In Washington State, the courts must approve every parenting plan. This is true whether the court ordered it during a divorce trial or the parents agreed on the plan. This court approval means that a parenting plan violation is also a violation of a court order.
When people violate court orders, they can face serious consequences. Referred to as “being held in contempt of court,” a parent who violates a parenting plan may face fines, lose future parenting time, or even face jail time.
What does “contempt of court” mean?
When the court learns of someone who fails to follow a court order, it can hold that person in contempt. When a parent violates a parenting plan, it is usually a case of willful disobedience. The courts do not appreciate when anyone disrespects their orders, and as such, treat violations seriously.
However, a single small violation is probably not going to make one parent seek redress against the other. In many cases, only serious or repeated violations lead to a parent being held in contempt of court.
What type of parenting plan violations can lead to contempt?
There are a number of plan violations that lead to contempt. This action can occur when one parent takes a disallowed action or fails to take a mandatory action. For example, someone could violate a parenting plan by refusing to return the children at the appropriate time, or failing to pick them up.
In many cases, violations of a parenting plan occur because one parent refuses to follow the visitation schedule. This may occur when one parent:
- Refuses to allow the children to see the other parent
- Does not return the child at the appropriate time
- Does not return the child at all
- Fails to ensure the child can see their other parent as outlined in the parenting plan
If parents share responsibility for decision-making, violations can occur when:
- One parent excludes the other from a decision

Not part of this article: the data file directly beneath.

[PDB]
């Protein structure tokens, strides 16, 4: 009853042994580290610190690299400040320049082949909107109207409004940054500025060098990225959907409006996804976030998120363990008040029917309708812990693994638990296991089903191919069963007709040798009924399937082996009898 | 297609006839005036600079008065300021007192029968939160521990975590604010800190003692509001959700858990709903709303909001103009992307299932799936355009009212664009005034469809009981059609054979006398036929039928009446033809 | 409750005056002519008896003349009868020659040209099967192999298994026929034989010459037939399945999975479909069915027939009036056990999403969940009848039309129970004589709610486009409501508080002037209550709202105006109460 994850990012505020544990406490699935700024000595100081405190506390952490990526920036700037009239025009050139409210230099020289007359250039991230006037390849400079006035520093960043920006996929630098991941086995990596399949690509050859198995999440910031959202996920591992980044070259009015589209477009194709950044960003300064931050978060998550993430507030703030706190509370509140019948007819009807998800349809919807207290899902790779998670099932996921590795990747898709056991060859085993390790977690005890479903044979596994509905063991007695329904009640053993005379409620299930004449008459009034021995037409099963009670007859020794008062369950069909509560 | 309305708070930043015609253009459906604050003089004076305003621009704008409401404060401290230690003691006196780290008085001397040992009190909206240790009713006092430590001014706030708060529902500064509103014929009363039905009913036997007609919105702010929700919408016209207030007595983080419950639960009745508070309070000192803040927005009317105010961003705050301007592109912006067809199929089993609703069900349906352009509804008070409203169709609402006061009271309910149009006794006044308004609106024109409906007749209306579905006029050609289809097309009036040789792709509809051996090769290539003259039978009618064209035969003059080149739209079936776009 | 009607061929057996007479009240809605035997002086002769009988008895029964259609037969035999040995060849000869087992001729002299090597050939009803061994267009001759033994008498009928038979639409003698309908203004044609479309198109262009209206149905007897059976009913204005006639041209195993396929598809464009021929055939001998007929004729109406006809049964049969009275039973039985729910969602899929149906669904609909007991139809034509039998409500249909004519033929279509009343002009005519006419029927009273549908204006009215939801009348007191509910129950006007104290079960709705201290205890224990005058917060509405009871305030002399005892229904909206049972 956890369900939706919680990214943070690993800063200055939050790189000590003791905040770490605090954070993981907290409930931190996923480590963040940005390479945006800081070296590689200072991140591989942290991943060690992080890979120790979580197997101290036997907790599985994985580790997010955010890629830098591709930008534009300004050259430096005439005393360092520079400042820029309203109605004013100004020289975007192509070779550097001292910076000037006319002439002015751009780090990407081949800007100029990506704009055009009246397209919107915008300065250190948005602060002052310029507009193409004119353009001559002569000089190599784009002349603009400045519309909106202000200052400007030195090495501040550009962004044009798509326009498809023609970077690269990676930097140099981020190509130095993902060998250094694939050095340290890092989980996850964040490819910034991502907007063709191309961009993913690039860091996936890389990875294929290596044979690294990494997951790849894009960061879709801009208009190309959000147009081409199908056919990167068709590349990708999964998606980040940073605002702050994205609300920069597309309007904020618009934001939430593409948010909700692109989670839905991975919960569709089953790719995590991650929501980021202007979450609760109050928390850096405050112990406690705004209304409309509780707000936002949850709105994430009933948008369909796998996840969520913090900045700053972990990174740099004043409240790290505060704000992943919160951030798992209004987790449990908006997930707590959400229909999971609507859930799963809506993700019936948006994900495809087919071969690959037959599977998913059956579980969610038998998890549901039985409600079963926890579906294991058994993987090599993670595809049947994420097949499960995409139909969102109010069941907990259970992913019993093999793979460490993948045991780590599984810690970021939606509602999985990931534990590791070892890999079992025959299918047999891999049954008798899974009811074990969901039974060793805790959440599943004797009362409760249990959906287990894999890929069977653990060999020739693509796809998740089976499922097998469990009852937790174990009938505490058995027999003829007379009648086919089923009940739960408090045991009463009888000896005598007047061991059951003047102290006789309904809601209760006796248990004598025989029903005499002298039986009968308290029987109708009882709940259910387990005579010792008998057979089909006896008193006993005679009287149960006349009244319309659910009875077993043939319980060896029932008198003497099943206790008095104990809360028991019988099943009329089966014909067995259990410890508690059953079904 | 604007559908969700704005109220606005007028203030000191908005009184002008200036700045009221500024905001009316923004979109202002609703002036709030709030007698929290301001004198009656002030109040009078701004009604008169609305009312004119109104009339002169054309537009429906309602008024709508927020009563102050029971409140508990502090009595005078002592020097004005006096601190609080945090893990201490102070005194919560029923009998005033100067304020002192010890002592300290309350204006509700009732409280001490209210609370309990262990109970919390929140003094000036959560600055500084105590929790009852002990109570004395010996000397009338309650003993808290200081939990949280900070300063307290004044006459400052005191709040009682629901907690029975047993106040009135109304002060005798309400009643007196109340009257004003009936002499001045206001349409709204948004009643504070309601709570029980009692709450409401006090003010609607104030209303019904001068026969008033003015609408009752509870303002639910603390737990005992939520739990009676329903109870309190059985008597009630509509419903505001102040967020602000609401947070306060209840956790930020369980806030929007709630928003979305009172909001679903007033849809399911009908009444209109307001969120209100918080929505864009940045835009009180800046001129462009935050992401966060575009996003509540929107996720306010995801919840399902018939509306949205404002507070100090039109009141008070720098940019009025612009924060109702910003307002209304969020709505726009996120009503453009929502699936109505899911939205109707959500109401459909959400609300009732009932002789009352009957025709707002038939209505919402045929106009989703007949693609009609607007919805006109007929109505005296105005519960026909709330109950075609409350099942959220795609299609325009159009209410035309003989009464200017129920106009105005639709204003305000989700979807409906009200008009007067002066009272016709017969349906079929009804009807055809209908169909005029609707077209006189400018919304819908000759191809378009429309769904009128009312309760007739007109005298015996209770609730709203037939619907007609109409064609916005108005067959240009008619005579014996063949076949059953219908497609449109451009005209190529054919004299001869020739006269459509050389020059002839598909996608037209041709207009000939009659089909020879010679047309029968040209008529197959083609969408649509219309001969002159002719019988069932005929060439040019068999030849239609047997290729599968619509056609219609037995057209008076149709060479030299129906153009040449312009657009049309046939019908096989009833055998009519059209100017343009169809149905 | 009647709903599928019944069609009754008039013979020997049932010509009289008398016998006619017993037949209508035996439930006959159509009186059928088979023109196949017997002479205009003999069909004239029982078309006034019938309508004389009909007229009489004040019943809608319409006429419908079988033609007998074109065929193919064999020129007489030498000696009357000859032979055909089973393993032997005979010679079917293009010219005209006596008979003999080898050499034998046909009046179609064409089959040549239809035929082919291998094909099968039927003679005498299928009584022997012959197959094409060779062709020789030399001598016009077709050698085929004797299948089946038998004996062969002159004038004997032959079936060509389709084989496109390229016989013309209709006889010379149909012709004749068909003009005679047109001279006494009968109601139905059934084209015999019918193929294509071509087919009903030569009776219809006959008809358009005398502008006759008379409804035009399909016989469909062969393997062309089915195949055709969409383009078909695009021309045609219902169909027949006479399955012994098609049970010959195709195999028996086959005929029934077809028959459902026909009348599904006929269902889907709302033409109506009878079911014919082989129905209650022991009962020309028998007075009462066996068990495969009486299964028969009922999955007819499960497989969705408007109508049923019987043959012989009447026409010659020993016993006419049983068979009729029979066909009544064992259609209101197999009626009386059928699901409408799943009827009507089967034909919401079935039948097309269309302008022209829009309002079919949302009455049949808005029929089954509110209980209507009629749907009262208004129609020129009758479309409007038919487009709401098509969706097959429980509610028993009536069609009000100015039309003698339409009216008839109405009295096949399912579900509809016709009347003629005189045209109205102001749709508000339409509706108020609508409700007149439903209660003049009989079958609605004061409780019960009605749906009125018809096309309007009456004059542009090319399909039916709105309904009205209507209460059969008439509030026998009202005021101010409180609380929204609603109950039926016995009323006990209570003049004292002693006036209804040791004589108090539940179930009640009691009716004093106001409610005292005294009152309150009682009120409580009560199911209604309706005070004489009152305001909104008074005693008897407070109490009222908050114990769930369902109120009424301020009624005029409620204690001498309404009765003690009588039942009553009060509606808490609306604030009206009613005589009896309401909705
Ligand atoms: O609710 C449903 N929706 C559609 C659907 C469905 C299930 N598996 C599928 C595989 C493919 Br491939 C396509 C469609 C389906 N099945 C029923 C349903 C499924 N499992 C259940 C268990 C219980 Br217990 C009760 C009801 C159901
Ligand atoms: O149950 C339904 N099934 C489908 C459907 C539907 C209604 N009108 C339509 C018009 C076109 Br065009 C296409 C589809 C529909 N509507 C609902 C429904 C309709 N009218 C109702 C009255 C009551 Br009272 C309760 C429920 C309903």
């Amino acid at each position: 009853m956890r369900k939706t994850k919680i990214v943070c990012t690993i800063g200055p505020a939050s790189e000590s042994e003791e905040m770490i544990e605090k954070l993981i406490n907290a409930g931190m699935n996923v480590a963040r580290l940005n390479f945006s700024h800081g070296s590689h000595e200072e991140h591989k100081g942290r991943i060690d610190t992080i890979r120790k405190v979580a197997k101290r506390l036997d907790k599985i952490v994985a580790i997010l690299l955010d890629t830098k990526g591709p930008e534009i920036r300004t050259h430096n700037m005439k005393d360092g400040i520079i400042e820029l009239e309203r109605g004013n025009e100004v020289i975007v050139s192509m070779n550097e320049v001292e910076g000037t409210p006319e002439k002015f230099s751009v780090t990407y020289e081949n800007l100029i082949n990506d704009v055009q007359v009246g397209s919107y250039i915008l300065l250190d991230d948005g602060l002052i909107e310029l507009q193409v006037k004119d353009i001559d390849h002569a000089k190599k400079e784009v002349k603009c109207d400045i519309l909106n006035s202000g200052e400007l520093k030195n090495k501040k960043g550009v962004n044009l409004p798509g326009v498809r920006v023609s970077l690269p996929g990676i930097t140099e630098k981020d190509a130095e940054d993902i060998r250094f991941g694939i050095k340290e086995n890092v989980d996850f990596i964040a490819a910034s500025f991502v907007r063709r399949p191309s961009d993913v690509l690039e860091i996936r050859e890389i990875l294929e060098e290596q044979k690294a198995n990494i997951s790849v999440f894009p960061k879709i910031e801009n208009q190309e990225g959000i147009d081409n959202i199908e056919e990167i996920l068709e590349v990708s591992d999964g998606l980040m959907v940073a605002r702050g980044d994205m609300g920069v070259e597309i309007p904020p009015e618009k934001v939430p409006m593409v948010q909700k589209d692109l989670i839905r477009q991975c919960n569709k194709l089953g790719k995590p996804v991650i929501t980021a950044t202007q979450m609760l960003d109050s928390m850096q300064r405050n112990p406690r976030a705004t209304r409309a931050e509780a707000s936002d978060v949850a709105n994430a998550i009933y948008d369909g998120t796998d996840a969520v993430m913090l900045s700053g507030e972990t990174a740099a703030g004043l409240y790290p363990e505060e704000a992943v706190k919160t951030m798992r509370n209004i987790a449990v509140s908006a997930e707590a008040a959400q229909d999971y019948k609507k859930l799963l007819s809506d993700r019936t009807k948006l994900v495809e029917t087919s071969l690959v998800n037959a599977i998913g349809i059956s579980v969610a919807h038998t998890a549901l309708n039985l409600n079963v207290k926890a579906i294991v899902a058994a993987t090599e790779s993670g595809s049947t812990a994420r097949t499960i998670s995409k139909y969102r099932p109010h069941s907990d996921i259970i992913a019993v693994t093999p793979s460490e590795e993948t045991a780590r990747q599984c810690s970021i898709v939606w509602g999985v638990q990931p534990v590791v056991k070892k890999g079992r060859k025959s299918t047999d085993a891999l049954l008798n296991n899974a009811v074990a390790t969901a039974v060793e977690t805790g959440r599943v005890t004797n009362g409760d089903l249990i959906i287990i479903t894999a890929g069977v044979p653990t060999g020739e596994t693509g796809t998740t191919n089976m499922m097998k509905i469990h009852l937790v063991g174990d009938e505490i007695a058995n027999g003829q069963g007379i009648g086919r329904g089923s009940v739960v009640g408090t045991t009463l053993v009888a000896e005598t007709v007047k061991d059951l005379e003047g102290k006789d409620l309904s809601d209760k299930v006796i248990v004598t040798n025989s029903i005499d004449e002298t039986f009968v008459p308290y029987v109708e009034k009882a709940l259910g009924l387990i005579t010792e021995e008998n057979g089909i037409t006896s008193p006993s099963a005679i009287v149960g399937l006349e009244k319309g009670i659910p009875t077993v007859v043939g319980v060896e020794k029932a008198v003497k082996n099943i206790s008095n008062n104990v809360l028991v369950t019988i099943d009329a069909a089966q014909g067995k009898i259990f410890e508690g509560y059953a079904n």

- One parent refuses to inform the other of something involving the child’s health or wellbeing (e.g., the child needs surgery)
- One parent goes against the other’s wishes
Failing to pay child support is another way some parents violate a court order and find themselves facing contempt consequences. If there is a history of domestic abuse, violating a restraining order may lead to serious contempt of court consequences, as well.
What happens if the court holds someone in contempt?
In many cases, being held in contempt of court for the first time leads to a fine of attorney fees and make-up parenting time if parenting time was lost. The judge will also reiterate the importance of following the parenting plan. This is often effective, but the court can issue additional consequences if it believes the situation warrants them.
These repercussions may include:
- Attending approved parenting classes
- Mandatory counseling for both parents
- Additional hearings to monitor progress and adherence
- Additional fines (civil penalty)
- Jail time, in rare cases
In the most serious cases or when a parent refuses to follow the parenting plan despite repeated visits to court, the judge may opt to make modifications to the parenting plan. Sometimes, this can include limiting parenting time or only allowing supervised parenting time for the parent who violated the plan. While courts try to avoid this type of situation, it is sometimes the best option. This is especially true when one parent tries to flee with the child or puts the child in extreme, unreasonable danger. For example, if a parent does not return the child at the scheduled time once, it is not usually a reason for concern. But when this occurs regularly, and the parent sometimes refuses to return to the other parent for days or weeks at a time, the courts will take this extremely seriously. The courts will do what it takes to coerce compliance with the orders.
How can a Spokane divorce and child custody lawyer help me?
When we are creating Washington State parenting plans with our clients, we try to be flexible and help the parents create a plan that works for them. But we are also careful to create strong dispute resolution provisions, and give parents clear directions for using these provisions. Sometimes, though, dispute resolution is ineffective or inappropriate for the situation.
If you find yourself in this situation, sometimes your only option is to report the other parent’s violations and let the court take care of the rest. We can help guide you through this process, holding the other parent responsible for any mistakes made, and ensure you and your children remain safe. Call David J. Crouse & Associates, PLLC today at 509-624-1380 to learn more.